Money, Money and Trump

Member Group : Reflections

PALM BEACH, Fla. — The guy might have a bad comb-over and goofy TV show, but
Donald Trump is no slouch when it comes to hitting the jackpot.
A case in point is Mar-a-Lago, the biggest and most famous mansion in Palm Beach andhow Trump ended up getting it for basically peanuts.

Just a few miles away from where we’re staying at The Breakers, the super-opulent Mar-a-Lago mansion and estate, with 119 rooms, including 58 bedrooms and 33 bathrooms, occupies 19 acres, sprawling from the Atlantic Ocean to Lake Worth ("Mar-a-Lago" is Latin for "Sea to Lake").

Built in the pre-Depression 1920s by one of the world’s richest women, cereal
heiress Majorie Merriweather Post, married at the time to financier E. F. Hutton (a joining together that today’s Occupiers might refer to as a merger of two one-percenters), the mansion was only a temporary abode, open just six weeks a year, from New Year’s Day into mid-February.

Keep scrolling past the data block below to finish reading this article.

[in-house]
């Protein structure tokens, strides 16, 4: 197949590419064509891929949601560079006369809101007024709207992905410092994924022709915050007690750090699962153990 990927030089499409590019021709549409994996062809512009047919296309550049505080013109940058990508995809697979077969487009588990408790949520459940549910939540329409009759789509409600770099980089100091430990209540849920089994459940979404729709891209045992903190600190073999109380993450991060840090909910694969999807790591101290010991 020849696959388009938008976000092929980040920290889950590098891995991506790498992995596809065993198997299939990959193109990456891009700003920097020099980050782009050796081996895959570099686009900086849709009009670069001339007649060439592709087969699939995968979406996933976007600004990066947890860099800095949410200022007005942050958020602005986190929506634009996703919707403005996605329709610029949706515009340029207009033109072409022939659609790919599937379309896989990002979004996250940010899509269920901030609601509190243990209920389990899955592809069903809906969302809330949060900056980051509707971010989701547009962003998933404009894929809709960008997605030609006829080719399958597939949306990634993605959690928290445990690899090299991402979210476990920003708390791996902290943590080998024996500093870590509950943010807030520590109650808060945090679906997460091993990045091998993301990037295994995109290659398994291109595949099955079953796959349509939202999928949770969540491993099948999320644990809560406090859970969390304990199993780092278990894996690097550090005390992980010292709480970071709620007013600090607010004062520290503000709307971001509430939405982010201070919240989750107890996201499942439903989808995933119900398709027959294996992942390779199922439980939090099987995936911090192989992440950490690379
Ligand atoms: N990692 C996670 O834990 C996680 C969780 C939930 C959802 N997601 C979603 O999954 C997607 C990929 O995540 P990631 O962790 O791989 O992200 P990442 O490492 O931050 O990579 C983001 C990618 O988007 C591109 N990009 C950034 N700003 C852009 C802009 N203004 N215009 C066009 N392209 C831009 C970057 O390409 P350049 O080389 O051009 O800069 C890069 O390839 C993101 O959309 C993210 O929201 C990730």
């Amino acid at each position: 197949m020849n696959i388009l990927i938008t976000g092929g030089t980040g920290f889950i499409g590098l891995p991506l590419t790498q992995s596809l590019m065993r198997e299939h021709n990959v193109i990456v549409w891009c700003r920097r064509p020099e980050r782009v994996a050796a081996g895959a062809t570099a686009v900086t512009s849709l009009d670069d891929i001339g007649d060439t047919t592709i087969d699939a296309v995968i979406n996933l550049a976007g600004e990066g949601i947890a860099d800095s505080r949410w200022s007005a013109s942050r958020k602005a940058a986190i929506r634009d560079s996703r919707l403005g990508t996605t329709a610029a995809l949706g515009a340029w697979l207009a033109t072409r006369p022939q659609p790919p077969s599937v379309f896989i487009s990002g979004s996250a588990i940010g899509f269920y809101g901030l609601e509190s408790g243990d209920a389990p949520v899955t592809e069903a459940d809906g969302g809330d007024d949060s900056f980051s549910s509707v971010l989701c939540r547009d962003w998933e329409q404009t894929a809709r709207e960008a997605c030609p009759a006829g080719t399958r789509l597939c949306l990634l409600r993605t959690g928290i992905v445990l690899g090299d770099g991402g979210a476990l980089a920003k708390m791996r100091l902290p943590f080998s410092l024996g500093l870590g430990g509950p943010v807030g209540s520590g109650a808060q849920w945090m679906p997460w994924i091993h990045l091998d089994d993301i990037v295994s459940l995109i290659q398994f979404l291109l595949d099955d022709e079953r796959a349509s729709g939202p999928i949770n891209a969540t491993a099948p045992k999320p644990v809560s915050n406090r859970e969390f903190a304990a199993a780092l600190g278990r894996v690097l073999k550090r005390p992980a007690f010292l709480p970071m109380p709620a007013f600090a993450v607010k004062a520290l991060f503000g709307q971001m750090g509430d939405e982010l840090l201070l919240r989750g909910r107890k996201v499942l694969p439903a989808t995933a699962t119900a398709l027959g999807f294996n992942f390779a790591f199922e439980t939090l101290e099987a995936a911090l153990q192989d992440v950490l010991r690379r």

It was picture-perfect for a few weeks of no-shoveling, no-slush wintering. On the ocean side, one of the mansion’s 60 full-time employees could deliver fancy trays of chilled bathroom gin to the beach cabanas (Prohibition, 1920-1933, was in full force when Mar-a-Lago was completed in 1927). And on the lake side, the Sea Cloud, co-owned by Post and Hutton, was waiting at the dock, the largest privately owned sea-going yacht in the world at the time.

Its own stimulus program for Palm Beach, the construction of Mar-a-Lago kept 600
workmen employed for four years – 150 of them transported from Europe to
artistically carve the three shiploads of Dorian stone imported from Italy and to perfectly install and flawlessly caulk some 36,000 Spanish tiles, many dating back to the 15th century. The final cost was $2.5 million, back when a new Packard convertible was $1,355.

At her death at 86 in 1973, Ms. Post willed the estate to the U.S. government for use as a winter White House. Less than seven years later, citing security concerns and the mansion’s $1 million-plus yearly maintenance costs, the government returned the property to the Post Foundation.

With Mar-a-Lago mothballed for over a decade and threatened by a wrecking ball,